Five shipwrecks around the world worth seeing: Seeing the remnants of once magnificent ships rust in the shallows, or watching the slow process of turning massive machinery and the sea into one is like nothing else. There is something impossibly beautiful, but incredibly eerie, in this wreckage, as if frozen in time. Explore these surreal landscapes of sunken treasures with our guide to must-visit shipwrecks around the world.
Five shipwrecks around the world worth seeing
- SS Ayrfield, Homebush Bay, Australia
The SS Ayrfield was built in 1911 and later used as a delivery vehicle for troops during World War II. He now rests in a watery grave in a shipyard on the shores of Homebush Bay. The fact that it was built with 1,000 tons of steel didn’t stop the local flora from taking over, resulting in an almost surreal type of water forest. A dense ridge of mangrove trees contrasts sharply with the rusty hull of this once magnificent vessel. The ship is especially dazzling at sunset. SS Ayrfield continues to attract photographers and adventurers all year round.
- Astron, Punta Cana, Dominican Republic
Astron was a Russian cargo ship that sank in the late 1970s after it ran aground and split in half. Today, the ship, visible from the shores of the densely populated beach, remains partially submerged, making it a popular destination for adventure seekers. This is a great place to observe a variety of underwater creatures. Astron deserves a place at the top of every tourist’s must-visit list.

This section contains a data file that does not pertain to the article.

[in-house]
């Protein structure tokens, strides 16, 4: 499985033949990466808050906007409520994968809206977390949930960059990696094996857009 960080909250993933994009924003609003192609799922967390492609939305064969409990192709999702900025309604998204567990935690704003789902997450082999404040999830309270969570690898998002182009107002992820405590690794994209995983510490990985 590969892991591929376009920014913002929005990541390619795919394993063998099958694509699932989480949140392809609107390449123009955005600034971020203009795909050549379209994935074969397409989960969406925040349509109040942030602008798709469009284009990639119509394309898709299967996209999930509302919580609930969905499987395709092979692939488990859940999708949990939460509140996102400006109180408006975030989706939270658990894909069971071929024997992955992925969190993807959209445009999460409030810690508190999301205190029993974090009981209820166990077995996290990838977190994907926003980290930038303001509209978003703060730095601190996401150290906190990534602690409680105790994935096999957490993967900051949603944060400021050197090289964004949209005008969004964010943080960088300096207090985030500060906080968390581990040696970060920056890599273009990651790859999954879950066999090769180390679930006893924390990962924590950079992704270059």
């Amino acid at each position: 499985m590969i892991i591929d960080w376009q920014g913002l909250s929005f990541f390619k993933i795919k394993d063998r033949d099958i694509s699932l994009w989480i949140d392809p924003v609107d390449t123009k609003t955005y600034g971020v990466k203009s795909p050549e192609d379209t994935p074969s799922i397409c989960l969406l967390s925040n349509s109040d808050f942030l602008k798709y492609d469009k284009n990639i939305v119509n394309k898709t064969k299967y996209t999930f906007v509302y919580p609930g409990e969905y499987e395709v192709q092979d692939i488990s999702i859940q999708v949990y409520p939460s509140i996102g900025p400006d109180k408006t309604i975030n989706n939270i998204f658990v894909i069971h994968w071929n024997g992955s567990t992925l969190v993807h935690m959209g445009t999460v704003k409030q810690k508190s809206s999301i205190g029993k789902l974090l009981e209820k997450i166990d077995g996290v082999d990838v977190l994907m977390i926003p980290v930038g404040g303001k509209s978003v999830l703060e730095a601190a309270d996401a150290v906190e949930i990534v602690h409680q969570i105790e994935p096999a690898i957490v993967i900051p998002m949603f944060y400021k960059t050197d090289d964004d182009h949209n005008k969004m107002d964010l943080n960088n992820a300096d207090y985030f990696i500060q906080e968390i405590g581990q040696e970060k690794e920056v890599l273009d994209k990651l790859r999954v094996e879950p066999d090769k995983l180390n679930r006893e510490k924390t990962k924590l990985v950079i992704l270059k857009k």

- SS American Star, Canary Islands, Spain
The SS American Star was once considered one of the most impressive ships in the world. He first went to open waters in 1940 as a military transport. After the war, the ship was sold to a development company with the intention of converting it into a water hotel.
On the way to their destination, the towing team abandoned the ship due to bad weather, which drifted to Playa de Garci, where it broke in two. At first, most of the American Star could be observed from land, but over time, the ocean proved that the ship belonged to him.
Only a small part of the ship can be seen today, but it remains a tourist attraction and for good reason. The ghostly remains of this once beautiful vessel are simply amazing.
- Eduard Bohlen, Skeleton Coast, Namibia.
If you find yourself wandering the sands of Namibia’s Skeleton Coast and suddenly find yourself in the shadow of a huge sea vessel, don’t be surprised. The wreckage of the passenger and cargo ship Eduard Bohlen, which ran aground due to fog in the early 1900s, is now at a considerable distance from the coast.
Once it was a 310-foot vessel, but now all that remains of Eduard Bohlen is his skeleton, which is quite logical, given the place of his last stop.
- MS World Discoverer, Roderick Bay, Solomon Islands
Once a fine cruise ship, the MS World Discoverer has died suddenly after hitting a reef or rock in Sandfly Sound in the Solomon Islands. Although the ship’s captain was able to keep the ship from sinking by running it aground, the consequences of the wreck meant that the “Pioneer of the World” would no longer sail the oceans.
Everything possible was removed from the ship, and all that remains today is its rusty exoskeleton, which, when viewed from the shore or from the water, is still impressive.